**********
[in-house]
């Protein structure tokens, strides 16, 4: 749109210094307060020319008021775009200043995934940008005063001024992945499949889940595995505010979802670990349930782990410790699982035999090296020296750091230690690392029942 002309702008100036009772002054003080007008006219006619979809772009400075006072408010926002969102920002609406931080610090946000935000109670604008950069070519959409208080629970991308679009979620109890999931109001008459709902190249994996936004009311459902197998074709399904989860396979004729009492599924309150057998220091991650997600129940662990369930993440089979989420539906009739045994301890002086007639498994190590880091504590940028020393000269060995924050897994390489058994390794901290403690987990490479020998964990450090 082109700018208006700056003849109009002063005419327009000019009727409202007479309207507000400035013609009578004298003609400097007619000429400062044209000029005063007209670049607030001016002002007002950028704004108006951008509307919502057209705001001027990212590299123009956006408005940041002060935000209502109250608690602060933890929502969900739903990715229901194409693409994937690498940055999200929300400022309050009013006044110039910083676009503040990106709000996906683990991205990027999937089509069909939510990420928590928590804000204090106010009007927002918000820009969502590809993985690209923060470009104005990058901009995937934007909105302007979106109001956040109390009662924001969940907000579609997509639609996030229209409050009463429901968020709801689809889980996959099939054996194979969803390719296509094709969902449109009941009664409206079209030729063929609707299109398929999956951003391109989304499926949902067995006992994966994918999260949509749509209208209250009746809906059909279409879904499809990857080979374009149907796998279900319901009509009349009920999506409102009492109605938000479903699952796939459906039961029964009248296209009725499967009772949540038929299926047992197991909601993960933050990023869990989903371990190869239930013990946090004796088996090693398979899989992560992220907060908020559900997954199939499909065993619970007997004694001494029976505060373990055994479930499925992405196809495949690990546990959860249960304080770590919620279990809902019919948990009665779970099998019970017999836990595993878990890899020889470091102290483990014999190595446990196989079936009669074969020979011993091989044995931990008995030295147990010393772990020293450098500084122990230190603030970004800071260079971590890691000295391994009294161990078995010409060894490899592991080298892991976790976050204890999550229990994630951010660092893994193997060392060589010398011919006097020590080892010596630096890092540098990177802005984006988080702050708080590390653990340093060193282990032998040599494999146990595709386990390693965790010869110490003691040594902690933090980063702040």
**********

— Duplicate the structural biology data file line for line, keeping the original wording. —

[in-house]
């Protein structure tokens, strides 16, 4: 749109210094307060020319008021775009200043995934940008005063001024992945499949889940595995505010979802670990349930782990410790699982035999090296020296750091230690690392029942 002309702008100036009772002054003080007008006219006619979809772009400075006072408010926002969102920002609406931080610090946000935000109670604008950069070519959409208080629970991308679009979620109890999931109001008459709902190249994996936004009311459902197998074709399904989860396979004729009492599924309150057998220091991650997600129940662990369930993440089979989420539906009739045994301890002086007639498994190590880091504590940028020393000269060995924050897994390489058994390794901290403690987990490479020998964990450090 082109700018208006700056003849109009002063005419327009000019009727409202007479309207507000400035013609009578004298003609400097007619000429400062044209000029005063007209670049607030001016002002007002950028704004108006951008509307919502057209705001001027990212590299123009956006408005940041002060935000209502109250608690602060933890929502969900739903990715229901194409693409994937690498940055999200929300400022309050009013006044110039910083676009503040990106709000996906683990991205990027999937089509069909939510990420928590928590804000204090106010009007927002918000820009969502590809993985690209923060470009104005990058901009995937934007909105302007979106109001956040109390009662924001969940907000579609997509639609996030229209409050009463429901968020709801689809889980996959099939054996194979969803390719296509094709969902449109009941009664409206079209030729063929609707299109398929999956951003391109989304499926949902067995006992994966994918999260949509749509209208209250009746809906059909279409879904499809990857080979374009149907796998279900319901009509009349009920999506409102009492109605938000479903699952796939459906039961029964009248296209009725499967009772949540038929299926047992197991909601993960933050990023869990989903371990190869239930013990946090004796088996090693398979899989992560992220907060908020559900997954199939499909065993619970007997004694001494029976505060373990055994479930499925992405196809495949690990546990959860249960304080770590919620279990809902019919948990009665779970099998019970017999836990595993878990890899020889470091102290483990014999190595446990196989079936009669074969020979011993091989044995931990008995030295147990010393772990020293450098500084122990230190603030970004800071260079971590890691000295391994009294161990078995010409060894490899592991080298892991976790976050204890999550229990994630951010660092893994193997060392060589010398011919006097020590080892010596630096890092540098990177802005984006988080702050708080590390653990340093060193282990032998040599494999146990595709386990390693965790010869110490003691040594902690933090980063702040």